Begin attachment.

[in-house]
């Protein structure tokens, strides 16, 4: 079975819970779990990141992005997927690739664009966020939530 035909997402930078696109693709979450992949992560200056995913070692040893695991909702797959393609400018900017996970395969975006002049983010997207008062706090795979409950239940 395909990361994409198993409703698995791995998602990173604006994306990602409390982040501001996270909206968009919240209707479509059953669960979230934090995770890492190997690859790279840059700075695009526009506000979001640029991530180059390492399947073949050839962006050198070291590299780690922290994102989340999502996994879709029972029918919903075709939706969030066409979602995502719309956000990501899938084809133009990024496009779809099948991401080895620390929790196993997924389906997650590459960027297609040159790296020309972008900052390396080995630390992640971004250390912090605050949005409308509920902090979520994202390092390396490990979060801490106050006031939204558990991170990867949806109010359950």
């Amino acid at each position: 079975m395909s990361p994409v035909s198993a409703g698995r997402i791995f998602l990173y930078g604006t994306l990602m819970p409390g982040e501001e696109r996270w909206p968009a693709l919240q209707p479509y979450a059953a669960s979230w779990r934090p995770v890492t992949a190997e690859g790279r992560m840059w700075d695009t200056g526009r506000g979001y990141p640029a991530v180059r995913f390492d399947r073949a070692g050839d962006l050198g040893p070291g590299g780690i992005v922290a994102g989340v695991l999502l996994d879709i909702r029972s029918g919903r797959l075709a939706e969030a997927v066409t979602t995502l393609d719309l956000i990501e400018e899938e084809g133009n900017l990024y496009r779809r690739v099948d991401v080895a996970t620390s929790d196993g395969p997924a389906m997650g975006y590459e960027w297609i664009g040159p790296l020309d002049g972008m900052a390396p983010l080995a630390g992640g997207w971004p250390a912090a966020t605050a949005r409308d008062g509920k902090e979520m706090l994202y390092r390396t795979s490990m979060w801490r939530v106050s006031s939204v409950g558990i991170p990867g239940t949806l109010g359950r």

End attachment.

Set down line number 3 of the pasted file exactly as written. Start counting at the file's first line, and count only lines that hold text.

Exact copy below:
């Amino acid at each position: 079975m395909s990361p994409v035909s198993a409703g698995r997402i791995f998602l990173y930078g604006t994306l990602m819970p409390g982040e501001e696109r996270w909206p968009a693709l919240q209707p479509y979450a059953a669960s979230w779990r934090p995770v890492t992949a190997e690859g790279r992560m840059w700075d695009t200056g526009r506000g979001y990141p640029a991530v180059r995913f390492d399947r073949a070692g050839d962006l050198g040893p070291g590299g780690i992005v922290a994102g989340v695991l999502l996994d879709i909702r029972s029918g919903r797959l075709a939706e969030a997927v066409t979602t995502l393609d719309l956000i990501e400018e899938e084809g133009n900017l990024y496009r779809r690739v099948d991401v080895a996970t620390s929790d196993g395969p997924a389906m997650g975006y590459e960027w297609i664009g040159p790296l020309d002049g972008m900052a390396p983010l080995a630390g992640g997207w971004p250390a912090a966020t605050a949005r409308d008062g509920k902090e979520m706090l994202y390092r390396t795979s490990m979060w801490r939530v106050s006031s939204v409950g558990i991170p990867g239940t949806l109010g359950r």